And what kind of tribute and reminder is "They Were Expendable"? Consider the rueful irony of the title. Such a sentiment is quite uncharacteristic of director John Ford's other work, especially his westerns (possibly excepting "Fort Apache"), which border on jingoism. Yes, there's a scene that's pretty hard to take: When the boats are detailed to take MacArthur out of harm's way, Ford tries to make out like they're rescuing Lincoln, complete with "Battle Hymn of the Republic" soundtrack. Today we know MacArthur as an overrated blow-hard, but 1945 was too early to see past the hype. And yes, there's some of the usual Ford corn-ball and the familiar Ford players, with John Wayne and Ward Bond doing their thing. But then, there's the great Robert Montgomery, who did active duty (unlike Wayne), and I truly believe he was playing this film, both as actor and co-director, straight from the heart. You can see it in a scene in which he realizes his duty means his death. Much of that scene is shot in shadow, but paradoxically the darkness serves to enhance Montgomery's underplayed emotions. The emotions are similar when Montgomery and Wayne are later confronted with an order that saves their lives but dooms their men.

Implicit in the belief that war is sometimes necessary is the inevitability of some of the most excruciating moral dilemmas imaginable. And when I see these dilemmas imposed on men and women, boys and girls, demanding their lives in payment for their sacred honor, I'm humbled beyond words.

Life magazine used to do huge layouts of kids killed in World War II combat. When I look at these faces and think of the words "They Were Expendable," I . . .

Reviewed by B24 10 / 10

A film about following orders no matter how painful

The best war films pull no punches. They also make the point that -- irrespective of natural sentiment and political bias -- war is by nature an aberration, lacking any rational basis for justifying its recurrence through the centuries. War is essentially uncivilized, and can be excused only when a disputant being attacked can define a clear and present danger against which no alternative obtains.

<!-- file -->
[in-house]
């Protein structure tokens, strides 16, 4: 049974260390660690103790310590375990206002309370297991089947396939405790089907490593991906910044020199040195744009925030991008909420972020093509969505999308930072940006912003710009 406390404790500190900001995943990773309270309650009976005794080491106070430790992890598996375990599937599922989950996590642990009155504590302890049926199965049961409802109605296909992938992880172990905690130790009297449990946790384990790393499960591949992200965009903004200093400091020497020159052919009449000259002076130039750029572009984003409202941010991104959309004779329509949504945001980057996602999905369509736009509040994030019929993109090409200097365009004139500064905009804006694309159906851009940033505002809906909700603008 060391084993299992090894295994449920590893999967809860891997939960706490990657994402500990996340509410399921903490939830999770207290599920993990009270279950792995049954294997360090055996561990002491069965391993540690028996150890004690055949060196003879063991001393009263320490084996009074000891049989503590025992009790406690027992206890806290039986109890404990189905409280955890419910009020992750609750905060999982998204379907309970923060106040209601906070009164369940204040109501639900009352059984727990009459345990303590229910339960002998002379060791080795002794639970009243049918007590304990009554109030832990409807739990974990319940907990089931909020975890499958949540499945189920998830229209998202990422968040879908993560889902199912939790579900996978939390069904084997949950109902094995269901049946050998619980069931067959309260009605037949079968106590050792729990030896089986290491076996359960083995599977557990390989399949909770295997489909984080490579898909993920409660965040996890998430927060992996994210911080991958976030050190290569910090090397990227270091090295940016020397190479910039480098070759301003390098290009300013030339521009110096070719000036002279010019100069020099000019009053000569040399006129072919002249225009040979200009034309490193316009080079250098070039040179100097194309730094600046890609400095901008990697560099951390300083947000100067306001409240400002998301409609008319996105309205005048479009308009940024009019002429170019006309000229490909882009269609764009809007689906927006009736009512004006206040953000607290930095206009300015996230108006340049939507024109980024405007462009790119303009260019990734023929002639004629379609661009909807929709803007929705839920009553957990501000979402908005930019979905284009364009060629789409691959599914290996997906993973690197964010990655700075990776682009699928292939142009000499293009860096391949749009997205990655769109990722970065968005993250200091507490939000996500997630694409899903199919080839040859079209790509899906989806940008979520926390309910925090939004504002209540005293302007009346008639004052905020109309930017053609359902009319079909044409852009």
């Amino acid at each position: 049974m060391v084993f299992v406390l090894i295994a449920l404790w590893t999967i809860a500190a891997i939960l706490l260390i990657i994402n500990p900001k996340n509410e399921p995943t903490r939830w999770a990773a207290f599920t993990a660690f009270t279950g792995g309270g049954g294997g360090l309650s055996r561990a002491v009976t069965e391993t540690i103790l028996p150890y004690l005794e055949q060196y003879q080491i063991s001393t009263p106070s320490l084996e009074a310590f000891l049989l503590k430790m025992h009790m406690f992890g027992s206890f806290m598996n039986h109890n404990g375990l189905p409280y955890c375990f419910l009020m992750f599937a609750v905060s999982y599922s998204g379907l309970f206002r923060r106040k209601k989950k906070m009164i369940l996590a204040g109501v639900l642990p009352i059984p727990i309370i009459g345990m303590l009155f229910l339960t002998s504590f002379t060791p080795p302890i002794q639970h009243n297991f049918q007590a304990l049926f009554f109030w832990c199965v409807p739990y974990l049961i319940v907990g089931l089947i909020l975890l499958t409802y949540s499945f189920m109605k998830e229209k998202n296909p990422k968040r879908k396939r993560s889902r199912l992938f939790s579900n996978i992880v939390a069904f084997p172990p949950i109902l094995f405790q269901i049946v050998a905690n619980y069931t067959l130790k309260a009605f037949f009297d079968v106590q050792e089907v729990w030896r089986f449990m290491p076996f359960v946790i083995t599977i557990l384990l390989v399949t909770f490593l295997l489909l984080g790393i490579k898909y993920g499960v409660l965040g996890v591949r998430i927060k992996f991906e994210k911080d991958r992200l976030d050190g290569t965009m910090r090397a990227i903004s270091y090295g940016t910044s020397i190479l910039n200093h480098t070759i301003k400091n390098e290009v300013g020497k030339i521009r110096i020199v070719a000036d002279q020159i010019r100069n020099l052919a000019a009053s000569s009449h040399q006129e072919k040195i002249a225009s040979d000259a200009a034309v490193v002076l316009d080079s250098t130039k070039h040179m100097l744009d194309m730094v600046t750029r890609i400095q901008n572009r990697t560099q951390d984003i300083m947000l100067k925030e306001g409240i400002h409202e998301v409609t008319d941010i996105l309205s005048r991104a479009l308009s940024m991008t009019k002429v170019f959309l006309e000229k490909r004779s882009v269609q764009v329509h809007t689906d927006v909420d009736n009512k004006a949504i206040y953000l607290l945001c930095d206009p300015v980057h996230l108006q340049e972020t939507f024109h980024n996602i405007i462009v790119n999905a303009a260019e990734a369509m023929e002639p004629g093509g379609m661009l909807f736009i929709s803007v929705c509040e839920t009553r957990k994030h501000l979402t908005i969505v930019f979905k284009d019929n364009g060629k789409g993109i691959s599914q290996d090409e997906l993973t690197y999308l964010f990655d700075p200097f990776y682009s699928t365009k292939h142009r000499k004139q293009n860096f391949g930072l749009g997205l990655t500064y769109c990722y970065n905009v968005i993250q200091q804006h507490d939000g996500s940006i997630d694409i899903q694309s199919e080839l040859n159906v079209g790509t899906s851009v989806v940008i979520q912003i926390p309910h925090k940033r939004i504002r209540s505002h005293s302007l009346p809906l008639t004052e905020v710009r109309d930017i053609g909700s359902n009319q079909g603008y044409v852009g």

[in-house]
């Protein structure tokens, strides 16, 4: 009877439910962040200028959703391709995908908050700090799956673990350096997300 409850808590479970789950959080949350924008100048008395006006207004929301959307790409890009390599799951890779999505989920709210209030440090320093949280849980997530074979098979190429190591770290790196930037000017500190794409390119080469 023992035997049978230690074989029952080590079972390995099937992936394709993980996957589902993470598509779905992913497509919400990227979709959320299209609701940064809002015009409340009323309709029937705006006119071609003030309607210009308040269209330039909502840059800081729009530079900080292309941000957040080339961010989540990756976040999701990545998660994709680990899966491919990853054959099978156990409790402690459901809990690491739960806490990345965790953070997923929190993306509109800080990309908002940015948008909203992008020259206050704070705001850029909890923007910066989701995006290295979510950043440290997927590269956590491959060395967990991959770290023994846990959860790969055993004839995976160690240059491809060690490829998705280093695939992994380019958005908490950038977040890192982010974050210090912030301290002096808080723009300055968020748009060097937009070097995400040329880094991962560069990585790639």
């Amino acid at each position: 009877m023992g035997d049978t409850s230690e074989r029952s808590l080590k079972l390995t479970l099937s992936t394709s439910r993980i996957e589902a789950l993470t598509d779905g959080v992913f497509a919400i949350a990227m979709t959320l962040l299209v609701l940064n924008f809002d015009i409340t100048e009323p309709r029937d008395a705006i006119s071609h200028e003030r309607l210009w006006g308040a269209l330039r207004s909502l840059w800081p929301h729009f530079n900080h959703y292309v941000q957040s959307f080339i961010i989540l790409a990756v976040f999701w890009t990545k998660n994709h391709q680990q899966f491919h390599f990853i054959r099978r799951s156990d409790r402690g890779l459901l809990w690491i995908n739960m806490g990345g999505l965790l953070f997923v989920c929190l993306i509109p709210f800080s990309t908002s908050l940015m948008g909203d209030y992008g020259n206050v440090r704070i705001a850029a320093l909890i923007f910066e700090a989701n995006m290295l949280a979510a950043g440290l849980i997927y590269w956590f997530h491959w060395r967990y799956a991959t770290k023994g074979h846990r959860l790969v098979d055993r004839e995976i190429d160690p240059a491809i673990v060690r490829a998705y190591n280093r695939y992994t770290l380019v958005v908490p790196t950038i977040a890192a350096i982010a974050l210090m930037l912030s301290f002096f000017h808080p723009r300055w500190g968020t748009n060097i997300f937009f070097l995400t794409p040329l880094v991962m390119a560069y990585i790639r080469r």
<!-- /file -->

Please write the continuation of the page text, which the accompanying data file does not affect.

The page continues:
Lesser war films tend to extol the virtues of war, glamorize heroism in battle, play on the viewer's emotions, blow things up for the sake of thrills, exaggerate false sentiment, betray a jingoist point of view, and most reprehensible of all cloak themselves in Orwellian speeches that seek to manipulate an unwitting audience into action.

This film is simply one of the best of the best. Except for one or two sequences it relies on believable, non-heroic characters involved in acts of concentrated heroism under the most stressful and suspenseful conditions imaginable. Its tone is that of having been filmed in actual wartime using many actors who themselves were recent combatants. Yet it covers a full range of cinematic possibilities, from a sensitive script to an excellent musical score.

I will not dwell on all the aspects of authentic, almost documentary, elements in this film. I spent the war on the home front, and thus do not know of all the technically correct parts that others here have commented on. My own recollection was that most of the ordinary joes were always referring to Douglas MacArthur as "Dugout Doug," a derogatory swipe at his flight to Australia and reluctance to go on the offensive for some time thereafter.

Like other great war films such as All Quiet on the Western Front and Paths of Glory, this one takes its place right up there.